Airline service trolley

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Cabin attendants using service trolleys. Inflight service.jpg
Cabin attendants using service trolleys.

An airline service trolley, also known as an airline catering trolley, airline meal trolley, or trolley cart, is a small serving cart supplied by an air carrier for use by flight attendants inside the aircraft for transport of beverages, airline meals, and other items during a flight.



The airline service trolley system was introduced in the late 1960s at the same time as a new generation of large "widebody" aircraft were entering into service with the airlines. The significantly larger number of passengers on these aircraft meant that meals could no longer be efficiently delivered by hand, as they had been up until that time.

The growth of at-seat service on long distance rail has led to the adoption of similar service trollies for this purpose.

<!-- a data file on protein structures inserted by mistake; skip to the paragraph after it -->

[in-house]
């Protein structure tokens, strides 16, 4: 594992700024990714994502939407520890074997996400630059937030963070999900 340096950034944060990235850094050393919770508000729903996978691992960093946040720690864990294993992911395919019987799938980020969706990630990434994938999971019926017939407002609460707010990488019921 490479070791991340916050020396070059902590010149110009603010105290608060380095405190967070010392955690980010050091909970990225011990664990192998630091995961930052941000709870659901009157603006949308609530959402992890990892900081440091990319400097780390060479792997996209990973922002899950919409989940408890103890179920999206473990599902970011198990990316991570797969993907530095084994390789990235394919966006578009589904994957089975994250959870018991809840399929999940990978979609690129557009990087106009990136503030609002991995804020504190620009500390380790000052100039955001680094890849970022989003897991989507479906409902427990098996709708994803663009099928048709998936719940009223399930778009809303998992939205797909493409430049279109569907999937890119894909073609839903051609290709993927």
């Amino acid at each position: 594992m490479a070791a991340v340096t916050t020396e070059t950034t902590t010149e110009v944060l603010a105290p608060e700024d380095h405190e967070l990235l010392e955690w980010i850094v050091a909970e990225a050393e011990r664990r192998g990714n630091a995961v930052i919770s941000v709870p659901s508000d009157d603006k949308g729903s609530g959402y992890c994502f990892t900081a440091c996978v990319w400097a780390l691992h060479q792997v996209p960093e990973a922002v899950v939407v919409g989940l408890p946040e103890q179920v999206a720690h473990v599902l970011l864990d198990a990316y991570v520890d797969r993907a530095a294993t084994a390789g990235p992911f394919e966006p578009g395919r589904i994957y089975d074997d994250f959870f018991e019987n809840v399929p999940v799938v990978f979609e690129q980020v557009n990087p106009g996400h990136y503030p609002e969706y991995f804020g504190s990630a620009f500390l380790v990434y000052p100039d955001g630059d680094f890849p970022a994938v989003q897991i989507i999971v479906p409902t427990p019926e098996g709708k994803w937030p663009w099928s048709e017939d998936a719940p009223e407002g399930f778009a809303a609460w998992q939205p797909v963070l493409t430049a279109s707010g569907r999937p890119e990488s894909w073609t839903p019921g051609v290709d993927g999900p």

The trolley is a rigid box form with castering wheels at each corner that can be braked to hold the trolley in position. Full and half size trollies are made. The front (both full and half size) and rear (full size only) have doors, and handles are provided at the top. There are currently several design families of trolley in use: [1] [2]

Individual carriers often customize an existing trolley family for their uses.

Full size ATLAS trolleys are generally about 0.3 m (11+34 in) wide, 1.03 m (3 ft 4+12 in) tall, 0.81 m (2 ft 7+78 in) long, and weigh about 15 kg (33 lb) unladen. Lighter weight designs are also available and they also exist in half size (0.405 m (1 ft 3+1516 in) long)

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  1. "SAE ARP4171 - Safety Considerations of Food and Beverage Service Carts".
  2. "SAE AS8056 - Minimum Design and Performance of Airplane Galley In-Flight Carts, Containers, and Associated Components".